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Salk scientists find genetic signatures of biological aging (sandiegouniontribune.com)
110 points by melling 3 months ago | hide | past | web | favorite | 13 comments

and this is the GitHub repo with the notebook: https://github.com/jasongfleischer/Predicting-age-from-the-t...

It's not just the geowalling that is annoying, but the fact that they would rather not comply for everyone's good.

It's like they decided that not knowing what data they process and where it's going and what is being done with it is good for everyone.

Or maybe the majority of their advertising is local, so it makes sense to block non-local people if supporting them is an added expense and produces no additional revenue.

Then why only start geoblocking after gdpr came into effect?

"comply for everyone's good"

Nope. Some of us dont appreciate the EU thinking it can regulate what events one can remember.

It's annoying enough getting these dumb EU cookie popups.

The illogical thinking implied in the article upsets me.

They are taking a model, confirming that it performs as expected on some examples, and then assuming that discrepancies on other examples will mean something. But once you obtain those measurements, maybe they just mean the model never worked. It's machine learning magic - you don't have a theory for why the model should be correct, so how can you learn anything from using it?

Out of some little experience doing some machine learning genetic research that's a lot similar to this study, I feel like the effect of such studies is merely directing us towards finding out the functionality of some parts of DNA that we don't know about.

But the study is having a low number of samples for a machine learning algorithm to yield perfectly accurate results, so I'd say any study with machine learning algorithms without a big enough sample, the results should be always taken with a bit of skepticism. There's no real substitute for good old biology research to know the exact functionality of genes, proteins ... etc

Perhaps skin samples from different parts of the body would yield different age predictions. The actual study makes no mention which seems like a significant omission if someone were to try to reproduce this experiment.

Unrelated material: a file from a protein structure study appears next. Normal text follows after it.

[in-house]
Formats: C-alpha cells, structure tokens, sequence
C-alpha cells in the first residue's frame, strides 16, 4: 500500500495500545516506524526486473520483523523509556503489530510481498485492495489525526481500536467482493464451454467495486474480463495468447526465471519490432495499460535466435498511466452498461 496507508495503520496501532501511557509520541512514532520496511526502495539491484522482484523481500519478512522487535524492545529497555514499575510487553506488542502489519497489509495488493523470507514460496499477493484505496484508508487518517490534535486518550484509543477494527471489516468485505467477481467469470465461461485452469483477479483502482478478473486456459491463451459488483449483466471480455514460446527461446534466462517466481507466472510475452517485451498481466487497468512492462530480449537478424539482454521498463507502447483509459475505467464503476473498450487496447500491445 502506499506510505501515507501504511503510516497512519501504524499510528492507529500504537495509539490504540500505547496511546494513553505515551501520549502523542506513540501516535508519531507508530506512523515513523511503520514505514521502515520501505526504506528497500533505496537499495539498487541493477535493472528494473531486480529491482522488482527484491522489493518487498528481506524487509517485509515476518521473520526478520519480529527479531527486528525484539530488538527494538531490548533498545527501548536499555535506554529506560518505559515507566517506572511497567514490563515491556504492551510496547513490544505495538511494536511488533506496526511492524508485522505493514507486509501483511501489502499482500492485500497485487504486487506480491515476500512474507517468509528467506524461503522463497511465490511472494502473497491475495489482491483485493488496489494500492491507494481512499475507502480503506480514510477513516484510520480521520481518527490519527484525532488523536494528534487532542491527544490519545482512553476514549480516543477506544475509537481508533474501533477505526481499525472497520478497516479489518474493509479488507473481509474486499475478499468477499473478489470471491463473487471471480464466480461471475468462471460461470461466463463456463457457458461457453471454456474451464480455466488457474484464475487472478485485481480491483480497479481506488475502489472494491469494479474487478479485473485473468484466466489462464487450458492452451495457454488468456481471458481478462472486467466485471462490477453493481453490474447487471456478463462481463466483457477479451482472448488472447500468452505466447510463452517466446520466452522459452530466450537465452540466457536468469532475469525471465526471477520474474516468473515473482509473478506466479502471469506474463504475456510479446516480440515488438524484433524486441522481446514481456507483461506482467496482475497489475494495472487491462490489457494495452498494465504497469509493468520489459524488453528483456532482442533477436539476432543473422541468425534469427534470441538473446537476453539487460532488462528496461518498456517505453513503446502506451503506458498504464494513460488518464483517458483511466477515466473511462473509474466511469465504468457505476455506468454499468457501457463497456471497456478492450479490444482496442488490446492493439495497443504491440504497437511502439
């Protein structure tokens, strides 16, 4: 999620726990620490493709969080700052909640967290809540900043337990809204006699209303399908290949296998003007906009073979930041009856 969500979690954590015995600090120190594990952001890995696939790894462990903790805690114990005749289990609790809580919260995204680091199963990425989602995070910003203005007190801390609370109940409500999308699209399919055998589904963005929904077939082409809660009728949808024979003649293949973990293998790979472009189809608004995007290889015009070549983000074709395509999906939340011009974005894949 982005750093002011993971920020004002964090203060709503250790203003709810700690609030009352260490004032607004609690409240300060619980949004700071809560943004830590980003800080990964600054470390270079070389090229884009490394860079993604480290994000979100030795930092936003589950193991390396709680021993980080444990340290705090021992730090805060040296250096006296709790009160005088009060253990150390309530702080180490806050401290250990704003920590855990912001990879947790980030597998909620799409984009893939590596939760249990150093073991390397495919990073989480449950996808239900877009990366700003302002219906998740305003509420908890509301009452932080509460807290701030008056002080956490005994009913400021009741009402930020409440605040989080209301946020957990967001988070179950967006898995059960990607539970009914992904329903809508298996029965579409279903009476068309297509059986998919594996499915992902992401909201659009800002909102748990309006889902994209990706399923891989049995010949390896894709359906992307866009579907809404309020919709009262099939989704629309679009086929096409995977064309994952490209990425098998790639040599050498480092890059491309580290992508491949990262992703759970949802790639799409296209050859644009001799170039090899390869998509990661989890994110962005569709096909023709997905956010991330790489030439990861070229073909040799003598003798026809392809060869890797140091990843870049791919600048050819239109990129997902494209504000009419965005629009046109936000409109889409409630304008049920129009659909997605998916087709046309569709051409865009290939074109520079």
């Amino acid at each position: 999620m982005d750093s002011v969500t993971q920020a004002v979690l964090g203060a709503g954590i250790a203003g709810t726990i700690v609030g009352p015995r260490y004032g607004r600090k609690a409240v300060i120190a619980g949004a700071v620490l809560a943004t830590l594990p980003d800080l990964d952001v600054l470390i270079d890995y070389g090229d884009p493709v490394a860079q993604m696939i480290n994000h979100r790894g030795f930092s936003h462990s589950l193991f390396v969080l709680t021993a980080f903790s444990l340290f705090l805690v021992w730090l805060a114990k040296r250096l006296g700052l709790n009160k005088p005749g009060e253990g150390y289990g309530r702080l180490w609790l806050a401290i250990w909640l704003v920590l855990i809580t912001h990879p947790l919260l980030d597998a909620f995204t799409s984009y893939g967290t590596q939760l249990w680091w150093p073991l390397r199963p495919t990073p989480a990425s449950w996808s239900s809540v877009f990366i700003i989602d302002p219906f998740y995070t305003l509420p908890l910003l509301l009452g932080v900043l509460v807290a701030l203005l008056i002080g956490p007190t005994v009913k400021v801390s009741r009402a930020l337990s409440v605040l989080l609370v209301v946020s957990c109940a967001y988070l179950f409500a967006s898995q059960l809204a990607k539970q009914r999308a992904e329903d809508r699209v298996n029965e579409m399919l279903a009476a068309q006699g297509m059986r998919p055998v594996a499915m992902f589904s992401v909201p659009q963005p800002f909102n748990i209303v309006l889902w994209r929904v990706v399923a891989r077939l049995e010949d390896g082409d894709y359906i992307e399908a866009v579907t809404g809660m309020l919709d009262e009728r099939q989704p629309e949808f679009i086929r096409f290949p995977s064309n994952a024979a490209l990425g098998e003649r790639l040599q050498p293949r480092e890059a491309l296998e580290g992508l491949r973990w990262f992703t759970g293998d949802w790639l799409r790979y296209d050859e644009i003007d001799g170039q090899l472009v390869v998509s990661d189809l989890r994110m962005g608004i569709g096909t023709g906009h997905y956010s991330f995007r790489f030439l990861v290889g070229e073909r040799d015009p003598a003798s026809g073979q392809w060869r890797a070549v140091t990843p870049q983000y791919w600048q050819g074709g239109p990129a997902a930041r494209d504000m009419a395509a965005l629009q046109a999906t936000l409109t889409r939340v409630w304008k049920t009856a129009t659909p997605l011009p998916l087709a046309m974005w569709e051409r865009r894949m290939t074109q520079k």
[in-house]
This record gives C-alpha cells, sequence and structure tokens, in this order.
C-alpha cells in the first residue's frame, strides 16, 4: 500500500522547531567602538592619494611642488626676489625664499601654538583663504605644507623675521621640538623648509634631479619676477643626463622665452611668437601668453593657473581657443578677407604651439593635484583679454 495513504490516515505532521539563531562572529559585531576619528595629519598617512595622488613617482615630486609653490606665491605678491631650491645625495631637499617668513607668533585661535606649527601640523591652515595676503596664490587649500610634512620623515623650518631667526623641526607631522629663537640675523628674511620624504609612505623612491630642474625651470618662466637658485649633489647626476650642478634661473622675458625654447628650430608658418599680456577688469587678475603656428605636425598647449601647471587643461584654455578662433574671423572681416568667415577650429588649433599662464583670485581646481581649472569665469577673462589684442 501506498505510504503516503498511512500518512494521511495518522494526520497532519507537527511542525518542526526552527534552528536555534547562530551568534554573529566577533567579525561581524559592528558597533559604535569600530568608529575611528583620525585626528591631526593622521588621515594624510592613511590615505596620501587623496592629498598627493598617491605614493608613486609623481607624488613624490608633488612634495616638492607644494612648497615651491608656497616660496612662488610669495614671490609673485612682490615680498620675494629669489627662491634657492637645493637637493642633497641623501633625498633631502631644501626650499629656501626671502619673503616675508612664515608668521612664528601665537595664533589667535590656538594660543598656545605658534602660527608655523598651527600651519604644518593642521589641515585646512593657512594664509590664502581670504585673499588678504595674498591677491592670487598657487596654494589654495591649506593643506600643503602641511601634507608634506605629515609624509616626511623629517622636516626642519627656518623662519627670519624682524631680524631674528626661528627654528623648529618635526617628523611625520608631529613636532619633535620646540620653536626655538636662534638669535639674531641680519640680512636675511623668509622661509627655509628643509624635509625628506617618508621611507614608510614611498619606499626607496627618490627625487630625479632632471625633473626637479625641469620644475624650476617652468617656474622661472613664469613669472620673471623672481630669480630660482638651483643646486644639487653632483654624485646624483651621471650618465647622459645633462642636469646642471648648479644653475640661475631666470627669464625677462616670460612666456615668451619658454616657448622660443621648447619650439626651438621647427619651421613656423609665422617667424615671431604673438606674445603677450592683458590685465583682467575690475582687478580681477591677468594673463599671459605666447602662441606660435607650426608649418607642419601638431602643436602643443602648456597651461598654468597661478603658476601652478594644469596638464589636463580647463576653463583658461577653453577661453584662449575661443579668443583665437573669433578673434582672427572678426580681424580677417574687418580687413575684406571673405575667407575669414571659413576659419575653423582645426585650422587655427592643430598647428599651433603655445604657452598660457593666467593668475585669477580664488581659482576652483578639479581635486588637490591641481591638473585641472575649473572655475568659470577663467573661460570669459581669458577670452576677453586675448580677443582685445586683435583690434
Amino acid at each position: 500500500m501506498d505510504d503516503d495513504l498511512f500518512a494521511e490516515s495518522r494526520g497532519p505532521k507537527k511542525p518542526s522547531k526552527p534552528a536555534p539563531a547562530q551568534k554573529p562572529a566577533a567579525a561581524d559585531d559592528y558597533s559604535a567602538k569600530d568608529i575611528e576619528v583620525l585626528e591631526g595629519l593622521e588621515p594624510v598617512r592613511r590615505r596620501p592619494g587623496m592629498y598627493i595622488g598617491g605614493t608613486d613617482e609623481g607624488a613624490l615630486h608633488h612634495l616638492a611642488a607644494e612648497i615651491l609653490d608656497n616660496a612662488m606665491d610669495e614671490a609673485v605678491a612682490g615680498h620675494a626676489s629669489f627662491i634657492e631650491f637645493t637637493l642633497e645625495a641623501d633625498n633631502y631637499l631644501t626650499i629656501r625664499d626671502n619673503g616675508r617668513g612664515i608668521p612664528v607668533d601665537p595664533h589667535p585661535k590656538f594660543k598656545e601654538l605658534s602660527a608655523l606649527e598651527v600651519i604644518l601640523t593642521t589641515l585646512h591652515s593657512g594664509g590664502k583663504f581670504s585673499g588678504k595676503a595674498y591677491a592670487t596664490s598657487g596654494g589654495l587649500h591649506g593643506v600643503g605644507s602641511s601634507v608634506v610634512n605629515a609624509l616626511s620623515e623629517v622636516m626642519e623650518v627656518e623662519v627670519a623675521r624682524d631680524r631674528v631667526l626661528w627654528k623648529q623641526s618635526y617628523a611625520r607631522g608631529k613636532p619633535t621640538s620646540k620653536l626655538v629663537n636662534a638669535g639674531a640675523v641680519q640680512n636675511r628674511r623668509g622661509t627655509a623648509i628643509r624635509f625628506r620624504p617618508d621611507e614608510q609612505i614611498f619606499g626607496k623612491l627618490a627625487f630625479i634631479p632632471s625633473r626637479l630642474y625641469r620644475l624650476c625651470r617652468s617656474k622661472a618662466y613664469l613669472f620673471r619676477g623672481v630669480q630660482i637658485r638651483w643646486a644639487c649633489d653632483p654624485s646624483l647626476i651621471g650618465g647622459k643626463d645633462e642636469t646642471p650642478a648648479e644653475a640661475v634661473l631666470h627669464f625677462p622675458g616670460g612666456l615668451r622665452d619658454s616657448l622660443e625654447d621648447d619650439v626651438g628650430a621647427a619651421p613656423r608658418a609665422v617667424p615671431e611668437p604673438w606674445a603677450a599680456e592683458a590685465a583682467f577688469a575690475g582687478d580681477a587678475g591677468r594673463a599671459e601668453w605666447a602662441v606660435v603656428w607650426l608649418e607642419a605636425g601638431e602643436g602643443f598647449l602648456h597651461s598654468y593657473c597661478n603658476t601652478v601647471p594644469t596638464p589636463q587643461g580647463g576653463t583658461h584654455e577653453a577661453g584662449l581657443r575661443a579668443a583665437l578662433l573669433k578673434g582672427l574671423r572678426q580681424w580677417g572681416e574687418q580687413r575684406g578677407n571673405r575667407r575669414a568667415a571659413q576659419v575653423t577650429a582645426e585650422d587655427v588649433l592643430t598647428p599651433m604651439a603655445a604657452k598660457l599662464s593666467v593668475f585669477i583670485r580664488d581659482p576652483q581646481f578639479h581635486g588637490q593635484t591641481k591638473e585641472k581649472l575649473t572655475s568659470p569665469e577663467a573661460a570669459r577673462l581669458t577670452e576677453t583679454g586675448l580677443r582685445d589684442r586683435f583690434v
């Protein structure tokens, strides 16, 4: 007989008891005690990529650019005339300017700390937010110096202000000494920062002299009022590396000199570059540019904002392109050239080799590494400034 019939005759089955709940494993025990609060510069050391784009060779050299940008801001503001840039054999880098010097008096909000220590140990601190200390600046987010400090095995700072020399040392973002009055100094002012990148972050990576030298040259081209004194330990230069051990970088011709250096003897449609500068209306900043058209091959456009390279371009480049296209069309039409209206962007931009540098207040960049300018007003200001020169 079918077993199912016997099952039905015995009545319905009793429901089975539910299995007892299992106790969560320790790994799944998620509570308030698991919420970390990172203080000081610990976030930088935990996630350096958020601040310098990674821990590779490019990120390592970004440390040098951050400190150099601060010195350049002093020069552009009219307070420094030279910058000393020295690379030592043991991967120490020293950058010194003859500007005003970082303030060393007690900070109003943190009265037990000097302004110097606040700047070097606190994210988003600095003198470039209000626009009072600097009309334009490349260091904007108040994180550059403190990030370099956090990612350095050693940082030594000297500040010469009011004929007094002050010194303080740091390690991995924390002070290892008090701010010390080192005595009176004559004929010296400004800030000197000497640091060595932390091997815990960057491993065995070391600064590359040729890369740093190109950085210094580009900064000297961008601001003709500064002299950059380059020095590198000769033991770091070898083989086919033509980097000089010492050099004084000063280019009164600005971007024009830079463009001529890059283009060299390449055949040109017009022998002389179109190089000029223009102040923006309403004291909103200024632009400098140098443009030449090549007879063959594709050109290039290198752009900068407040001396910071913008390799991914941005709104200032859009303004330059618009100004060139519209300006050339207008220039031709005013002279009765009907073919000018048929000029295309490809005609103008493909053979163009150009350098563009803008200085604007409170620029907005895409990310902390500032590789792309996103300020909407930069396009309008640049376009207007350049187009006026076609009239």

Unless they’re dense they used the inside of the upper arm to avoid sun damage.

The bigger issue is that Steve Horvath calibrated and has successfully marketed a DNA methylation based “epigenetic clock” accurate to within a couple of years, from blood, with hundreds of not thousands of citations and successful replications since 2013. DNA is more stable than RNA, and blood is easier to come by than fibroblasts (skin punches), so this seems like a nonstarter to me.

Horvath’s clock works in arbitrary other tissues; we’ve applied it to pediatric and adult tumors, adjacent normal, and blood samples at diagnosis, remission, and relapse, and it works quite well (unlike the knockoffs that followed). I don’t see the point of a less reliable, less proven clock on less stable molecules (RNA), when I can use a handful of targeted amplicons to run Horvath’s for $30/sample on blood DNA (even dried blood) or other tissues.

Ref: https://genomebiology.biomedcentral.com/articles/10.1186/gb-...

It is a mystery to me how these press releases end up on HN. Why this press release about a mildly interesting paper, with no methodological novelty, of likely no significance? There are any number of more important, more interesting abd more novel papers coming out every week.

The RNASeq analysis they did isn’t even that up to scratch, they use an outdated unit (FPKM) which isn’t consistent across different samples, and don’t seem to check for batch effects or carry out any normalisation.


I don’t think humanity ever understands the risks of any invention until after it is widely deployed.

The best we can hope for is keen people understand them sooner than later, so the risks might be partly mitigated.

This is part of the human story though, to keep your eye on the future and our heritage. To liberate and conserve, requires our great effort.

We can and must dig our heels in at key moments, but we won’t stop the stampede of life.

What does "the hard problem of consciousness" have to do with biological immortality? We're not talking about downloading our consciousnesses into computers here, we're talking about eliminating aging and achieving biological immortality (which is a real thing: some other species do have this). You don't have to know anything at all about consciousness to do this, you just have to figure out how cells and bodies age, and how to stop it.

Downloading our memories and consciousnesses a la "Altered Carbon", if this is even possible, is an entirely different and orthogonal problem.

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